SECTION 1: LEARNING THE BASICSIn the first part of the course, we will focus on learning the essentials about personal computer hardware. You will learnabout the following kinds of things:oooooooooooElectrical power and surge suppressorsHow do computer viruses affect your PC, and how do you deal with virus problems?What are the major components inside your PC, and what do each of these components do?How do different types of the same components compare, one with each other?(for example, why is an 80486DX processor better than an 80486SX, or an 80386DX?)What is the Power-On Self Test, or POST, and what does it do for the computer user?What are error codes and audio error codes, and how can you decipher these codes?How do you open and disassemble a PC, and how can you identify the major components?What guidelines should you use when testing or checking a PC?How do you fill out a "toe tag", which is an identification sheet labelling each tested PC?How do you visually identify specific computer components?What software can you use to test and identify components in your PC?This course manual covers all of the topics that will be discussed in the lecture portion of the class. Your instructor willfollow the outlines laid out in this manual. The manual has been designed to free you from needing to take lots of notes duringthe lecture sessions . the lecture notes for the instructor contain the same kinds of information as your course manual. Asthe lecture progresses, review the manual and add any explanatory notes into the space provided on each page.At the end of section one, there is a list of all of the major questions that will be asked on the first test. Use this information asa checklist to prepare you for the first test. Be sure to do the required course readings in the textbook as well . it will alsohelp you prepare for the examinations in the course.A Guidebook in PC Hardware, Maintenance and RepairCopyright, 1997Page 4William Lloyd, Instructor301/372-2889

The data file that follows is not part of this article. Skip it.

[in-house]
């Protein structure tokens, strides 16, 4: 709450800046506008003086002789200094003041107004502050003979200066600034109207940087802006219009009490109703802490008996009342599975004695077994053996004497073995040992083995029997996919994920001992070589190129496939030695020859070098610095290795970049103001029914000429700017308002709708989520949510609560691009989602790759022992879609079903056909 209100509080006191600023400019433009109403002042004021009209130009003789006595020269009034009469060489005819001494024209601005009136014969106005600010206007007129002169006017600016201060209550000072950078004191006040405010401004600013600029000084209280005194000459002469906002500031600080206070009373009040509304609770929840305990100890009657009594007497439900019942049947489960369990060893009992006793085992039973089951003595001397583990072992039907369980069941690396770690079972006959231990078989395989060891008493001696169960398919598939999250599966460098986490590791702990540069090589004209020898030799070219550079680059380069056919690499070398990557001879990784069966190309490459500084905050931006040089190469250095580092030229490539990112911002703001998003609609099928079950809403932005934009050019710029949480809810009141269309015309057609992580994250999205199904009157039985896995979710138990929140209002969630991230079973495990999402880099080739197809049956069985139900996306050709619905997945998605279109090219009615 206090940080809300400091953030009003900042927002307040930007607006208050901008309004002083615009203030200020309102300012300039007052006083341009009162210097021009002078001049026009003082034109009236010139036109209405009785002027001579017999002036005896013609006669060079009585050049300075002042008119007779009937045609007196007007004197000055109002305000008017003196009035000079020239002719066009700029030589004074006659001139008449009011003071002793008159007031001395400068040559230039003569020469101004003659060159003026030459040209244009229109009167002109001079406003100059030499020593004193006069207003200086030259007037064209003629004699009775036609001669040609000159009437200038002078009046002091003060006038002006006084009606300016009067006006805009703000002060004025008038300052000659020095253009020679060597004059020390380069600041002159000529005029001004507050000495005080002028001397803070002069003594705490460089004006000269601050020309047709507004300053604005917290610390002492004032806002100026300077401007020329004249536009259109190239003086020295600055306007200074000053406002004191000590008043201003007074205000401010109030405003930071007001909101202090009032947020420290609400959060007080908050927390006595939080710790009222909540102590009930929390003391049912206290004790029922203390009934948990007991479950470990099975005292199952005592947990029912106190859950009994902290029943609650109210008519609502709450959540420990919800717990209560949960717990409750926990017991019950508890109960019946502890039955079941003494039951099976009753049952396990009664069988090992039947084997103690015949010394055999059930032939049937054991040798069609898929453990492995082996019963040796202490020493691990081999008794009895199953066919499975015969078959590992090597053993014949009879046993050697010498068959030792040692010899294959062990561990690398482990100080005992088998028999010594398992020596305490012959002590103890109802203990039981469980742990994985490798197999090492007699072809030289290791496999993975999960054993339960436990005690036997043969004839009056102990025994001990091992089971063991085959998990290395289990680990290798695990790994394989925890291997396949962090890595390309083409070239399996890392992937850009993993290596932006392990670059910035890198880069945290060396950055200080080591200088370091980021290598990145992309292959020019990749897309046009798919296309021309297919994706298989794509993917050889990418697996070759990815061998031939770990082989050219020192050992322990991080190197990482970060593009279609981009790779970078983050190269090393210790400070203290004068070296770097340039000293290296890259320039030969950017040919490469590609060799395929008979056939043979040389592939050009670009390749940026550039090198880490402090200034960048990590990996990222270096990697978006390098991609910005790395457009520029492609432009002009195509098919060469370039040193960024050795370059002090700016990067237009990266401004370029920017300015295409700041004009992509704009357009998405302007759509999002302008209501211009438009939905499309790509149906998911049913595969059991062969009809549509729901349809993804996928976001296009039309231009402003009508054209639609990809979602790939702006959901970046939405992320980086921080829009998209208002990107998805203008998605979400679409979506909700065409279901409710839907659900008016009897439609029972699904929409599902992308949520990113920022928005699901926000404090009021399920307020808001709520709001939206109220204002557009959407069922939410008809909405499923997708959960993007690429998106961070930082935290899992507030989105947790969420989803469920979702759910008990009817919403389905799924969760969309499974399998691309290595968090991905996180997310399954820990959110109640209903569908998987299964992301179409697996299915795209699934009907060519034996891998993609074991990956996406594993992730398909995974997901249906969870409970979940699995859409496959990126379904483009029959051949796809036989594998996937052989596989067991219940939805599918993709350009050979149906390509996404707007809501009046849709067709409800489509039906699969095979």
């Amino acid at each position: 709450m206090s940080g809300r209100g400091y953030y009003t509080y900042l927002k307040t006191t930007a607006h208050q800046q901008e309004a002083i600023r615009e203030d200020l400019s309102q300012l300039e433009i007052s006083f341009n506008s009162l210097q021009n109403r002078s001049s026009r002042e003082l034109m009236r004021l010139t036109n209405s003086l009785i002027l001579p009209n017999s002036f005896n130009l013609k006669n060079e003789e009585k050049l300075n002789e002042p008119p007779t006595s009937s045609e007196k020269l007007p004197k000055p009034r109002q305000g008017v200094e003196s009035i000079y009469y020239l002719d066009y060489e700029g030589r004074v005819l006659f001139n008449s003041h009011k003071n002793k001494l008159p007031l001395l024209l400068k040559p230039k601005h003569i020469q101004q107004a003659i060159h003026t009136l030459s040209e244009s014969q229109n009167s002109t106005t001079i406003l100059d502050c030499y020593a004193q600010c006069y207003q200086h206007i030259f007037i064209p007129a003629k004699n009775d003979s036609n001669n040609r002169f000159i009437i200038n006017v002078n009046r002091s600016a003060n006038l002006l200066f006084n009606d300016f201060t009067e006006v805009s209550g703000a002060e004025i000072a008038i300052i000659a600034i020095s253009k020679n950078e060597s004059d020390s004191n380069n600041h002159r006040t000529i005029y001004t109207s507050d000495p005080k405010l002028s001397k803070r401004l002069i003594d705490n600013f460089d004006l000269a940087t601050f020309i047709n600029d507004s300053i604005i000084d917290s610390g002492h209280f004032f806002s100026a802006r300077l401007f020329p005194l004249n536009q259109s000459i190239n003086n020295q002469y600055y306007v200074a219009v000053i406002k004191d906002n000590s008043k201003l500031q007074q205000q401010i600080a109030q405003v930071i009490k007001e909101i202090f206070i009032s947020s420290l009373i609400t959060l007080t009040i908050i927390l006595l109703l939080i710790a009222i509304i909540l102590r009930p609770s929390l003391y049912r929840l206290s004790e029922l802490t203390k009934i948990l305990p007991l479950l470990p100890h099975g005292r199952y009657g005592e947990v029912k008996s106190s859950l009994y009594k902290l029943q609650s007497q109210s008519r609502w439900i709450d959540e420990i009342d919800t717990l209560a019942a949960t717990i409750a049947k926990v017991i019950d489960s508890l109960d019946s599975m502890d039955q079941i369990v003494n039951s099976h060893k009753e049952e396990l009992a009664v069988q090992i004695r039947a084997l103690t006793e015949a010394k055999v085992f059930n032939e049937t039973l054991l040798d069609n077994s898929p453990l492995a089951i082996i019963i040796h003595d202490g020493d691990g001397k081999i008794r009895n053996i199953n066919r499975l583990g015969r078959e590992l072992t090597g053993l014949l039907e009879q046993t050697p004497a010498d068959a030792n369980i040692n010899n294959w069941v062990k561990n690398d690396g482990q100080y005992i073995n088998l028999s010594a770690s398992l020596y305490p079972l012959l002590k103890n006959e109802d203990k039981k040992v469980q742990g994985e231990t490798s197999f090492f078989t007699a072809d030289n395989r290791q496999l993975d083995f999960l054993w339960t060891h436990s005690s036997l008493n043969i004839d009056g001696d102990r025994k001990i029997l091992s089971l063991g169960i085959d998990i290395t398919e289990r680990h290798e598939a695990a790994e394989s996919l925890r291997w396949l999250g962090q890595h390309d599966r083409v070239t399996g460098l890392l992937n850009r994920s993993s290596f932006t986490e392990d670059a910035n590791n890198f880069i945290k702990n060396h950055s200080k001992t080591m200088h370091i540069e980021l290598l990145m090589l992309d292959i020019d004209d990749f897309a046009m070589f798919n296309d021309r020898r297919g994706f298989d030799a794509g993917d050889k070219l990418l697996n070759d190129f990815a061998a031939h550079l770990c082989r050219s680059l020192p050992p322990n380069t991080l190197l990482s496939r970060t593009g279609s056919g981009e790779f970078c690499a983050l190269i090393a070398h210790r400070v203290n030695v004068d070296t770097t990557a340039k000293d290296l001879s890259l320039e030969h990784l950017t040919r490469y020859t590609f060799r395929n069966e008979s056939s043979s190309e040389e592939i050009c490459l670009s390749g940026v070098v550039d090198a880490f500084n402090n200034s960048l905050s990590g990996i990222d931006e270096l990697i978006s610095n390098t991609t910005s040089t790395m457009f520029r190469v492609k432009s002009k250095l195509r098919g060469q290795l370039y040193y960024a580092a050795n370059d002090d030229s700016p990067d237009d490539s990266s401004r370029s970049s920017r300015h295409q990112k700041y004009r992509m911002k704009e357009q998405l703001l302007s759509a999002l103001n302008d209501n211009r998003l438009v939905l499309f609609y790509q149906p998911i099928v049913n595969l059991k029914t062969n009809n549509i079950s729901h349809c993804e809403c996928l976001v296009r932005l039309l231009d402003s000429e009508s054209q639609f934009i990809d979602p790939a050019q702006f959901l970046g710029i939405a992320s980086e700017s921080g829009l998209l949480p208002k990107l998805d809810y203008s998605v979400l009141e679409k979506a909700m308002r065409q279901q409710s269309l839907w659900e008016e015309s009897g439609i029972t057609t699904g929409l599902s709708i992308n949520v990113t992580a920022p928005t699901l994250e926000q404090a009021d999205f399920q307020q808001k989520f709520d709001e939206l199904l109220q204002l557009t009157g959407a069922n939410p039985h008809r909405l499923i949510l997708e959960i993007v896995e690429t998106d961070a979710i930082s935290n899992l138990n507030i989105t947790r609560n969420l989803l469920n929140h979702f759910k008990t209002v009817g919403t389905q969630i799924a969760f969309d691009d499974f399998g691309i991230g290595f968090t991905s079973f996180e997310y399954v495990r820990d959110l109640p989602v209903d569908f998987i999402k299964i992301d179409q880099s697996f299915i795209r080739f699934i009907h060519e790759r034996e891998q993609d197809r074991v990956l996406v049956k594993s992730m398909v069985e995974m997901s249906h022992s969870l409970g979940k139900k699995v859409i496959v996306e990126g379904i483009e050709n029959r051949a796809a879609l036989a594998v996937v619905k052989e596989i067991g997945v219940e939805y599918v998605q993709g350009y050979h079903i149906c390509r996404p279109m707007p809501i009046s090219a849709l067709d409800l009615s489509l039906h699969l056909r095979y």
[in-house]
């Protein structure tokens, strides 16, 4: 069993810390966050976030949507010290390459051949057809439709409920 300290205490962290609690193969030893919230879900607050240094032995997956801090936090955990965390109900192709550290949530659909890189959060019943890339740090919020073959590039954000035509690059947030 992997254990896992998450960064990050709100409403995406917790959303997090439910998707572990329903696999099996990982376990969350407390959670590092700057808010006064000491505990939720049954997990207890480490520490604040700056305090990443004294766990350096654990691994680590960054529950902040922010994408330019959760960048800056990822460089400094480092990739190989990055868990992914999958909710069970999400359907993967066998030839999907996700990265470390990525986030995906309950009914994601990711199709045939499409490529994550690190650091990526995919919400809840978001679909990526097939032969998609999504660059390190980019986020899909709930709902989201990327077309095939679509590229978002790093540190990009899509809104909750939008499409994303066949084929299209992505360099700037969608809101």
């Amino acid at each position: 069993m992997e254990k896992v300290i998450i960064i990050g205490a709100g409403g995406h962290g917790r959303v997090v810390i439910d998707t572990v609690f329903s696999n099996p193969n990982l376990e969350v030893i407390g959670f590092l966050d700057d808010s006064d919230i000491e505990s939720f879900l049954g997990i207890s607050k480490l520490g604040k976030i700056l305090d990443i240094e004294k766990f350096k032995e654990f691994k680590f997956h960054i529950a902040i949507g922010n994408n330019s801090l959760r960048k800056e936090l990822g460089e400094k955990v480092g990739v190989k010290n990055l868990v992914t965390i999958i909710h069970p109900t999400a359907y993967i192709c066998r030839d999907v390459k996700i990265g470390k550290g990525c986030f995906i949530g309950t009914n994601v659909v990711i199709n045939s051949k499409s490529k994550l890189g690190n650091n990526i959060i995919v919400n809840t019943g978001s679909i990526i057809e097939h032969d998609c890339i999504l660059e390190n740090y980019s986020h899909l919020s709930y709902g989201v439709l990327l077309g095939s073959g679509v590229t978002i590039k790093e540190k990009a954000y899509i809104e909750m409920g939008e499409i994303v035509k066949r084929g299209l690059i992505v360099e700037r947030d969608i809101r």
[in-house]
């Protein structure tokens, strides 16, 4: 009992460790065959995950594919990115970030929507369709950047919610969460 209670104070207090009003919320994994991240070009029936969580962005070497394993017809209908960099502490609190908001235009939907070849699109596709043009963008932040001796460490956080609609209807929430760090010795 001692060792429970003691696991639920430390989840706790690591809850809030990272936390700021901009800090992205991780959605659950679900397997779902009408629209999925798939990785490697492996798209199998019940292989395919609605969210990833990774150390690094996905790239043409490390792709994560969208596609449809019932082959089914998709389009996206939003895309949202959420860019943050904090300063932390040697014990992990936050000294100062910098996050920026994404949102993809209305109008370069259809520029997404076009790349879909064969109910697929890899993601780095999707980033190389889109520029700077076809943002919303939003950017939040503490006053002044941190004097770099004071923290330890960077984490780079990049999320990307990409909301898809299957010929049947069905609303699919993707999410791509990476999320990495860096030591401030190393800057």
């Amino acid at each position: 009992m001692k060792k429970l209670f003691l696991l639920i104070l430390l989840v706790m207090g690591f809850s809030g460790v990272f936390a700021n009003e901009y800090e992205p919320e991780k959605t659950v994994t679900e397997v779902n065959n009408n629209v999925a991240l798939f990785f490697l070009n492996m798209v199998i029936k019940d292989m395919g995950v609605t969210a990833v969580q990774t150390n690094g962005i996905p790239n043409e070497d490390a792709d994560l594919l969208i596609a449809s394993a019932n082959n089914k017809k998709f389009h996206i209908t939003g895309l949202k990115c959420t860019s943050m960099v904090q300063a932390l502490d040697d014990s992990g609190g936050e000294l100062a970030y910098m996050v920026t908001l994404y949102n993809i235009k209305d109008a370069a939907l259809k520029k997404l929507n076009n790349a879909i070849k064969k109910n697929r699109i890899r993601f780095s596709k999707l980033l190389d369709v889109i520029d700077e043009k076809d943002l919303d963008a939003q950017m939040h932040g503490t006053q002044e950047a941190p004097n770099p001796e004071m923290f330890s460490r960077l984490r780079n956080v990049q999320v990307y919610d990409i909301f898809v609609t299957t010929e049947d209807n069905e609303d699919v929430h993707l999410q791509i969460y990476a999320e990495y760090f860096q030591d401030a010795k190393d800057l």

FACTS ABOUT ELECTRICAL POWER AND SURGE SUPPRESSORSThe voltage you get from the wall socket is NOT always what you expect .There are periodic fluctuations in voltage from devices going on and off in your building, problems in the transmission line,electrical storms, bad or faulty transformers, etc. Sometimes these fluctuations in voltage may exceed several thousand volts.When this happens, bad things can happen to good computers (or any other kinds of electrical devices).Surge SuppressorA surge suppressor provides a way to deal with voltage spikes (but not loss of voltage). The surge suppressor has a metaloxide varistor (MOV) that will shunt excess voltages to ground, thereby saving your PC.When buying a surge suppressor, the most important thing to check for is the clamping voltage of the unit. Theclamping voltage is that point when excess voltage will be diverted to ground. A good suppressor will have a clamping voltageof approximately 300 volts, and will have a Underwriter's Laboratory (UL) listing of UL 1449. This is sufficient to protectyour PC from harmful excess voltage.Reliable surge suppressor are made by the following companies:-APC -TrippLite-CurtisAs long as the suppressor has the UL 1449 rating and a 300 volt clamping voltage, it will serve you well. These should costyou between 30 and 60 in the local stores.Uninterruptible Power SupplyAn uninterruptible power supply (UPS) will have this same technology, but it contains a battery in it as well. The battery inthe UPS will allow your PC to continue to operate if power has been cut off to your building. HOWEVER, it will only last fora few minutes (5 - 30 minutes). An UPS allows you to shut off your PC in a normal fashion in the event of a power failure.These will cost at least 100 for a low-end model, and high-performance versions can cost thousands of dollars.If you have intermittent voltage failures in your area (i.e., the power frequently cuts off for only a second), consider getting alow-end surge suppressor. It will save you immense amounts of grief when using your PC, since all the information stored inRAM is wiped out when power is cut off.NOTESA Guidebook in PC Hardware, Maintenance and RepairCopyright, 1997Page 5William Lloyd, Instructor301/372-2889